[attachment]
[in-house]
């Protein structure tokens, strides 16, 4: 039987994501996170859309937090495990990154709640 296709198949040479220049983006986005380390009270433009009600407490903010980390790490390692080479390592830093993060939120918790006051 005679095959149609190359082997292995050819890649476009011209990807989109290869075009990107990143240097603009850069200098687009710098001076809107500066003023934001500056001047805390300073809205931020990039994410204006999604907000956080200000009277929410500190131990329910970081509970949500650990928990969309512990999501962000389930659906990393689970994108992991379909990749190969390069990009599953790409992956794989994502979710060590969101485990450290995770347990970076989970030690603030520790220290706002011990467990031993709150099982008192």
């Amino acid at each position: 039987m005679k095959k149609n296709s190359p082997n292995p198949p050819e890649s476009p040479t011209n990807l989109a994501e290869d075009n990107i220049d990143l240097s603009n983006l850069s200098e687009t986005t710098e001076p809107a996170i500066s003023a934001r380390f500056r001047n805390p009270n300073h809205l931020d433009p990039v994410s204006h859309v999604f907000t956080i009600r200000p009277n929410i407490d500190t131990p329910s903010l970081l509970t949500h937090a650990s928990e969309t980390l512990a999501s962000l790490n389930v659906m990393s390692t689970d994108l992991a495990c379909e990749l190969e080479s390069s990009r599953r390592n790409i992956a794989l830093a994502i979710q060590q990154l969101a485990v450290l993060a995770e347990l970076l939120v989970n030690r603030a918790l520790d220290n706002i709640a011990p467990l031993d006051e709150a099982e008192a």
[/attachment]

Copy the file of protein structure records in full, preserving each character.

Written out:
[in-house]
């Protein structure tokens, strides 16, 4: 039987994501996170859309937090495990990154709640 296709198949040479220049983006986005380390009270433009009600407490903010980390790490390692080479390592830093993060939120918790006051 005679095959149609190359082997292995050819890649476009011209990807989109290869075009990107990143240097603009850069200098687009710098001076809107500066003023934001500056001047805390300073809205931020990039994410204006999604907000956080200000009277929410500190131990329910970081509970949500650990928990969309512990999501962000389930659906990393689970994108992991379909990749190969390069990009599953790409992956794989994502979710060590969101485990450290995770347990970076989970030690603030520790220290706002011990467990031993709150099982008192």
């Amino acid at each position: 039987m005679k095959k149609n296709s190359p082997n292995p198949p050819e890649s476009p040479t011209n990807l989109a994501e290869d075009n990107i220049d990143l240097s603009n983006l850069s200098e687009t986005t710098e001076p809107a996170i500066s003023a934001r380390f500056r001047n805390p009270n300073h809205l931020d433009p990039v994410s204006h859309v999604f907000t956080i009600r200000p009277n929410i407490d500190t131990p329910s903010l970081l509970t949500h937090a650990s928990e969309t980390l512990a999501s962000l790490n389930v659906m990393s390692t689970d994108l992991a495990c379909e990749l190969e080479s390069s990009r599953r390592n790409i992956a794989l830093a994502i979710q060590q990154l969101a485990v450290l993060a995770e347990l970076l939120v989970n030690r603030a918790l520790d220290n706002i709640a011990p467990l031993d006051e709150a099982e008192a």